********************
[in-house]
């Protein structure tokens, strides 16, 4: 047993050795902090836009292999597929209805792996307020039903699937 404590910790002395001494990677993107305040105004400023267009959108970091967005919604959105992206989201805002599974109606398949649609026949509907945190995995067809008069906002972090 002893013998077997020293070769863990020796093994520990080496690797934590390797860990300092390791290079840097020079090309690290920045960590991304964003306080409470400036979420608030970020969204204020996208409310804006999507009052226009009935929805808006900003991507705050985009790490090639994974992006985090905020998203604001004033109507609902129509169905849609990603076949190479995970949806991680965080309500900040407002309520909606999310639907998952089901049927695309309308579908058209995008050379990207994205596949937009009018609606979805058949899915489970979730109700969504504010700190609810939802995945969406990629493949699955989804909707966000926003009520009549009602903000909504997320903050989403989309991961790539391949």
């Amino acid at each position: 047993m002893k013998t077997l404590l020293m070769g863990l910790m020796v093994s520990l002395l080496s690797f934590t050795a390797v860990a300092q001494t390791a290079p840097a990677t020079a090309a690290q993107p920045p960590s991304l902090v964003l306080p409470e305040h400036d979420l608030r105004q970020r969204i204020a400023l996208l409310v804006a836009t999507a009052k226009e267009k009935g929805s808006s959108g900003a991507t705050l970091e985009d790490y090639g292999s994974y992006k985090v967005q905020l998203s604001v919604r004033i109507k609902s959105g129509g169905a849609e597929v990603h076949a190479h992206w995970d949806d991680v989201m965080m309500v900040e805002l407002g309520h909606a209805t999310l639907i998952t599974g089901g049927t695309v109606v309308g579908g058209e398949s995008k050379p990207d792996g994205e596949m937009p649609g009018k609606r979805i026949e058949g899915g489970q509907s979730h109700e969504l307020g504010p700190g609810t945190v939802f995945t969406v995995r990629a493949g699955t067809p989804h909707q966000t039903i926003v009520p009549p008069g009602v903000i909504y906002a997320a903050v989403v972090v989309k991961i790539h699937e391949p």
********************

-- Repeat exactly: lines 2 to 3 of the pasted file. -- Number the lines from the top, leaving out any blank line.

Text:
């Protein structure tokens, strides 16, 4: 047993050795902090836009292999597929209805792996307020039903699937 404590910790002395001494990677993107305040105004400023267009959108970091967005919604959105992206989201805002599974109606398949649609026949509907945190995995067809008069906002972090 002893013998077997020293070769863990020796093994520990080496690797934590390797860990300092390791290079840097020079090309690290920045960590991304964003306080409470400036979420608030970020969204204020996208409310804006999507009052226009009935929805808006900003991507705050985009790490090639994974992006985090905020998203604001004033109507609902129509169905849609990603076949190479995970949806991680965080309500900040407002309520909606999310639907998952089901049927695309309308579908058209995008050379990207994205596949937009009018609606979805058949899915489970979730109700969504504010700190609810939802995945969406990629493949699955989804909707966000926003009520009549009602903000909504997320903050989403989309991961790539391949």
């Amino acid at each position: 047993m002893k013998t077997l404590l020293m070769g863990l910790m020796v093994s520990l002395l080496s690797f934590t050795a390797v860990a300092q001494t390791a290079p840097a990677t020079a090309a690290q993107p920045p960590s991304l902090v964003l306080p409470e305040h400036d979420l608030r105004q970020r969204i204020a400023l996208l409310v804006a836009t999507a009052k226009e267009k009935g929805s808006s959108g900003a991507t705050l970091e985009d790490y090639g292999s994974y992006k985090v967005q905020l998203s604001v919604r004033i109507k609902s959105g129509g169905a849609e597929v990603h076949a190479h992206w995970d949806d991680v989201m965080m309500v900040e805002l407002g309520h909606a209805t999310l639907i998952t599974g089901g049927t695309v109606v309308g579908g058209e398949s995008k050379p990207d792996g994205e596949m937009p649609g009018k609606r979805i026949e058949g899915g489970q509907s979730h109700e969504l307020g504010p700190g609810t945190v939802f995945t969406v995995r990629a493949g699955t067809p989804h909707q966000t039903i926003v009520p009549p008069g009602v903000i909504y906002a997320a903050v989403v972090v989309k991961i790539h699937e391949p």